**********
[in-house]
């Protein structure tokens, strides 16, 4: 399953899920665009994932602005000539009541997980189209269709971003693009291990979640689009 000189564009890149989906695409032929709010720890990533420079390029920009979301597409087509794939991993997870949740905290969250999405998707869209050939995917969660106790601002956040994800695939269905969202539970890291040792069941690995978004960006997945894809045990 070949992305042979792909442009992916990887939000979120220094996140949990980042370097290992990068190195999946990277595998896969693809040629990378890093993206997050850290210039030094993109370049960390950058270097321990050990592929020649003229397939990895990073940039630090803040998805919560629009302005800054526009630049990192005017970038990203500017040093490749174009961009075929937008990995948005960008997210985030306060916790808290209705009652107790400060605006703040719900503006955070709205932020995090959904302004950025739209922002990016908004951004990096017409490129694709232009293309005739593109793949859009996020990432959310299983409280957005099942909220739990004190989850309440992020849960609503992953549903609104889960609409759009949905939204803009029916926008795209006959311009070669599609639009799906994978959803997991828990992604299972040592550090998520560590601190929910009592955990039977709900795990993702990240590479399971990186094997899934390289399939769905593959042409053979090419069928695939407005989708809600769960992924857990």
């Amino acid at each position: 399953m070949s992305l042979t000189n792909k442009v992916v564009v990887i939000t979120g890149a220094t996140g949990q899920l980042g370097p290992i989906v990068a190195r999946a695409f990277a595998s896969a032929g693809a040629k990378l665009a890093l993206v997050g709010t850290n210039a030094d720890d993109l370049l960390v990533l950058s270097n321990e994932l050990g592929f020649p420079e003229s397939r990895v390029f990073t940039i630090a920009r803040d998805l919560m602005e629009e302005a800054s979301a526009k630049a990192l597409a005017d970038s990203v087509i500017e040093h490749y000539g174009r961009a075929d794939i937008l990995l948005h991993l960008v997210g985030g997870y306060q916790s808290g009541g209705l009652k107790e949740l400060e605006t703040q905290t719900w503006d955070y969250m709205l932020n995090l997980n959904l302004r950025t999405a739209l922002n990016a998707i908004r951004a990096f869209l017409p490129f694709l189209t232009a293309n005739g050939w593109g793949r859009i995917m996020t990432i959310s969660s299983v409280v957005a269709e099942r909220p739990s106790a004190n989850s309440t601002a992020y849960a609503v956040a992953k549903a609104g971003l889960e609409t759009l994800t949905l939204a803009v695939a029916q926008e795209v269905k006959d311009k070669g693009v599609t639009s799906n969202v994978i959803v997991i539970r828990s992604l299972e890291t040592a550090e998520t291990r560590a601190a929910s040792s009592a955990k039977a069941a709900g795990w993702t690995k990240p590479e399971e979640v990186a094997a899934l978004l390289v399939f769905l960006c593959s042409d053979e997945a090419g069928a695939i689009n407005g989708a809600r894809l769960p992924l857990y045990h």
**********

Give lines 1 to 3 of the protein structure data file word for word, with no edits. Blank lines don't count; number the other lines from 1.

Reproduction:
[in-house]
């Protein structure tokens, strides 16, 4: 399953899920665009994932602005000539009541997980189209269709971003693009291990979640689009 000189564009890149989906695409032929709010720890990533420079390029920009979301597409087509794939991993997870949740905290969250999405998707869209050939995917969660106790601002956040994800695939269905969202539970890291040792069941690995978004960006997945894809045990 070949992305042979792909442009992916990887939000979120220094996140949990980042370097290992990068190195999946990277595998896969693809040629990378890093993206997050850290210039030094993109370049960390950058270097321990050990592929020649003229397939990895990073940039630090803040998805919560629009302005800054526009630049990192005017970038990203500017040093490749174009961009075929937008990995948005960008997210985030306060916790808290209705009652107790400060605006703040719900503006955070709205932020995090959904302004950025739209922002990016908004951004990096017409490129694709232009293309005739593109793949859009996020990432959310299983409280957005099942909220739990004190989850309440992020849960609503992953549903609104889960609409759009949905939204803009029916926008795209006959311009070669599609639009799906994978959803997991828990992604299972040592550090998520560590601190929910009592955990039977709900795990993702990240590479399971990186094997899934390289399939769905593959042409053979090419069928695939407005989708809600769960992924857990």
């Amino acid at each position: 399953m070949s992305l042979t000189n792909k442009v992916v564009v990887i939000t979120g890149a220094t996140g949990q899920l980042g370097p290992i989906v990068a190195r999946a695409f990277a595998s896969a032929g693809a040629k990378l665009a890093l993206v997050g709010t850290n210039a030094d720890d993109l370049l960390v990533l950058s270097n321990e994932l050990g592929f020649p420079e003229s397939r990895v390029f990073t940039i630090a920009r803040d998805l919560m602005e629009e302005a800054s979301a526009k630049a990192l597409a005017d970038s990203v087509i500017e040093h490749y000539g174009r961009a075929d794939i937008l990995l948005h991993l960008v997210g985030g997870y306060q916790s808290g009541g209705l009652k107790e949740l400060e605006t703040q905290t719900w503006d955070y969250m709205l932020n995090l997980n959904l302004r950025t999405a739209l922002n990016a998707i908004r951004a990096f869209l017409p490129f694709l189209t232009a293309n005739g050939w593109g793949r859009i995917m996020t990432i959310s969660s299983v409280v957005a269709e099942r909220p739990s106790a004190n989850s309440t601002a992020y849960a609503v956040a992953k549903a609104g971003l889960e609409t759009l994800t949905l939204a803009v695939a029916q926008e795209v269905k006959d311009k070669g693009v599609t639009s799906n969202v994978i959803v997991i539970r828990s992604l299972e890291t040592a550090e998520t291990r560590a601190a929910s040792s009592a955990k039977a069941a709900g795990w993702t690995k990240p590479e399971e979640v990186a094997a899934l978004l390289v399939f769905l960006c593959s042409d053979e997945a090419g069928a695939i689009n407005g989708a809600r894809l769960p992924l857990y045990h």